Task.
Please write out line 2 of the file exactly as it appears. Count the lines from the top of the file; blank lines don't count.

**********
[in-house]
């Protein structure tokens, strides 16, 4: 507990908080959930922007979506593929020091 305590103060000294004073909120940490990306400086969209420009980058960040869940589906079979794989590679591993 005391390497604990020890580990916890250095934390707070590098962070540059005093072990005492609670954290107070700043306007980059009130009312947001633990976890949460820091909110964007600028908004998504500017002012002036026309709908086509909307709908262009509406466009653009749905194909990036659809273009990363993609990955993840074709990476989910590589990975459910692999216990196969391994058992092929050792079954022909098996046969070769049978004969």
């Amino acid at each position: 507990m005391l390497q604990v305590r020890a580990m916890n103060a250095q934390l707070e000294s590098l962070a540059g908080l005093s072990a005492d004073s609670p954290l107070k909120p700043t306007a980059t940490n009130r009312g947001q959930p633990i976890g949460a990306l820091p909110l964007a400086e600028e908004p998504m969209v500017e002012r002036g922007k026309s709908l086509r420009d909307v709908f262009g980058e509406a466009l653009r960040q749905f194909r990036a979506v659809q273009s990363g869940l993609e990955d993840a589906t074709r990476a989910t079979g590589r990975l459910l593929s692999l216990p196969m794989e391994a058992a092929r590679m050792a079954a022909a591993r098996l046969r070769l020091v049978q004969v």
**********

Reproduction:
């Protein structure tokens, strides 16, 4: 507990908080959930922007979506593929020091 305590103060000294004073909120940490990306400086969209420009980058960040869940589906079979794989590679591993 005391390497604990020890580990916890250095934390707070590098962070540059005093072990005492609670954290107070700043306007980059009130009312947001633990976890949460820091909110964007600028908004998504500017002012002036026309709908086509909307709908262009509406466009653009749905194909990036659809273009990363993609990955993840074709990476989910590589990975459910692999216990196969391994058992092929050792079954022909098996046969070769049978004969």